House of Mortal Sin Blu-ray Review
Pete Walker's film isn't so much a work of horror or exploitation as it is a work of dread and sorrow.
Published on June 24, 2014 | Filed under Review
House of Mortal Sin

The 1970s was filled to the brim with Catholic Church focused horror and exploitation efforts, most notably dealing with some sort of possession ala The Omen and The Exorcist. And then you have all of that habit shredding, lasciviously sacrilegious sleaze of the Nunsploitation genre. But where was Priestsploitation? It wasn’t really a thing. Ever. There is 1992’s priest-killer slasher Happy Hell Night, 1981’s martial arts/horror mess Killer Priest which is more commonly (and fittingly) known as Kung-Fu Exorcist, and then a handful of giallo titles that involve (or don’t involve) murderous holy fathers including Don’t Torture a Duckling (1972), The Bloodstained Shadow (1978), The House with the Laughing Windows (1976), Who Saw Her Die (1972) and What Have You Done to Solange? (1972). And then there’s Da Hip Hop Witch (2004) starring Wu-Tang Clan’s Killah Priest, but we can let that one go for now.

With that out of the way, there is one film from the 1970s that features a man of the cloth doing all sorts of sinister shit and that is Pete Walker’s House of Mortal Sin (1976). Also released – much less sensationally – as The Confessional, Walker’s film isn’t so much a work of horror or exploitation as it is a work of dread and sorrow. For all of its gory set pieces (of which there are a few), Walker focuses this more so on the dynamic of the priest in question – Father Xavier Meldrum (Anthony Sharp) – and those that he ‘helps,’ making this as much a story of a priest as much as it is one of a mentally disturbed one.

House of Mortal Sin

The bare bones narrative is that a young girl visits Meldrum in confession, during which he coaxes her into discussing her sex life while he records it. He then becomes increasingly obsessed with her, to the point of doing – and killing – anything he has to in order to be near her. It almost plays like a late 80s/early 90s erotic thriller featuring a priest, only nothing all that erotic is ever shown. But damn if this doesn’t make you feel dirty after watching it nonetheless.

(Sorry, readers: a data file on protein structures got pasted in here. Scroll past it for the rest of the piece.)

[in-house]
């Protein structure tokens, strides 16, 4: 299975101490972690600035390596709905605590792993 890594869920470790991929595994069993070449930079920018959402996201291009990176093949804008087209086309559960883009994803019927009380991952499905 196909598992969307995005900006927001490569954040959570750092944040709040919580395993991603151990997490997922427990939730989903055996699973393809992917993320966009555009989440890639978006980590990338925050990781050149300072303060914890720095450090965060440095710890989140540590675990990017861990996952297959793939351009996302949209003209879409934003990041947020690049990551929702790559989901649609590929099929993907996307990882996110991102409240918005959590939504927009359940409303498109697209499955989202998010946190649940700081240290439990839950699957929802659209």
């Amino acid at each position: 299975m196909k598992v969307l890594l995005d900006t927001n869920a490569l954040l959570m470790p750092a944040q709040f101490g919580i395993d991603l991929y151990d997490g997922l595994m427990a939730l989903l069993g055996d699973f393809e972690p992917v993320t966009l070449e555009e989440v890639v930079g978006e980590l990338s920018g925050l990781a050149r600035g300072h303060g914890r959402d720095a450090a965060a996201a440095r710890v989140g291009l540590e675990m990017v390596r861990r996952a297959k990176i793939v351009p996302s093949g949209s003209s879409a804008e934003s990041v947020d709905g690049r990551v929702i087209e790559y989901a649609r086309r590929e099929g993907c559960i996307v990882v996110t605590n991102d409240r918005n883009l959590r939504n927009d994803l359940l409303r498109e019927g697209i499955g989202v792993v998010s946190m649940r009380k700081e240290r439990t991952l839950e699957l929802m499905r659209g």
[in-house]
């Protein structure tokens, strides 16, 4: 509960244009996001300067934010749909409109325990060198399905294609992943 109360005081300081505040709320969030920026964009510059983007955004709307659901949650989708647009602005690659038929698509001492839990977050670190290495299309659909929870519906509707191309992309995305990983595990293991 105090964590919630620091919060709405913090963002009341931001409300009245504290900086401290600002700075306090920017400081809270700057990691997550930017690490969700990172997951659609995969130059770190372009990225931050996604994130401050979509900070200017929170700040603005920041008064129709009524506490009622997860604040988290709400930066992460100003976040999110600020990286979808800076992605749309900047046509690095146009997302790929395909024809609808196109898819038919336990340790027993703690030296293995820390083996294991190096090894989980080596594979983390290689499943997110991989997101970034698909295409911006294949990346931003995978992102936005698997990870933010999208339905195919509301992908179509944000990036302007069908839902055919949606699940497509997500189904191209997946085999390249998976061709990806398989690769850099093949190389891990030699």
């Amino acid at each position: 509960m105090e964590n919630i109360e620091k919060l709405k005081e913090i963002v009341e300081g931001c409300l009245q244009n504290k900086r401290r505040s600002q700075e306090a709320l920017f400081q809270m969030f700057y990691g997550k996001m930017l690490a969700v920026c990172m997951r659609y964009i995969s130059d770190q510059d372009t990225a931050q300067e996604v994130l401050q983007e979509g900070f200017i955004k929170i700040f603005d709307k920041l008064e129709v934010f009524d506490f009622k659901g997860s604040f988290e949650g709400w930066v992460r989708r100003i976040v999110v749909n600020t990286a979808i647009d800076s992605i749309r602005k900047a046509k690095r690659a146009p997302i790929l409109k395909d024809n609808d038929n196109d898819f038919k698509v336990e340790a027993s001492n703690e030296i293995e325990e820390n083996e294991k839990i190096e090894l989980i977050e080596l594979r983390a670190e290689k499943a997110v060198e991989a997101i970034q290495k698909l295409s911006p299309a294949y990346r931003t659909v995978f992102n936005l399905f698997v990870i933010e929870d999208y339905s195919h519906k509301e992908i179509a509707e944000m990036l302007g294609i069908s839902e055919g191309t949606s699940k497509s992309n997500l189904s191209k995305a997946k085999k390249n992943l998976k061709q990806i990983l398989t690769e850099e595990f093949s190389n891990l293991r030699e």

Walker handles the overt religious content fairly well. He never comes off as making attacks on the church and the iconography on display – the poster and Blu-ray cover feature the strangulation by rosary – isn’t solely used for sensational effect. It all feels surprisingly organic for something – and coming from someone known for – so rife for exploitation. Which could also be where it fails.

House of Mortal Sin isn’t necessarily a short film – it runs about 100 minutes – and it feels as long as it is. The shocking set pieces are spaced pretty far apart and the second half begins to become a slog. Luckily, it’s all wrapped up pretty neatly and effectively in the end but getting there can be tough especially if the audience is expecting something a bit more quick dirty. That said, there’s a lot of reward here for those that can accept its slow pace and sleazy misgivings. This is a careful, borderline respectful thriller with a religious slant that is intriguing without ever being overbearing. Walker fans and those who dig slow burn thrillers should get a lot out of it. Anyone expecting Flavia the Heretic with a priest should look elsewhere, or nowhere for that matter.

House of Mortal Sin

Kino’s Blu-ray is on par with their other Walker titles, with a nicely sharp 1.66 transfer that has deep blacks and bloody reds that pop against a mostly pale color palette. I’ve never seen it outside of this disc, but I can’t imagine it looking much better. Sound is only available in a 2.0 LPCM track that handles the soundtrack well. The score and dialogue are balanced and once I had the volume set, I was never reaching to adjust it.

Special features include a commentary track with Walker and film historian Jonathan Rigby which is filled with information and anecdotes for the director, an 11 minute interview directed by American Grindhouse director Elijah Drenner, its original trailer and trailers for other Walker Films. A very satisfying package for fans.

Justin LaLiberty holds degrees in film preservation from the L. Jeffrey Selznick School of Film Preservation and film studies from Keene State College. He is the Creative Manager at Alamo Drafthouse Yonkers and is an itinerant projectionist, ready to run reels if you've got 'em.
Justin LaLiberty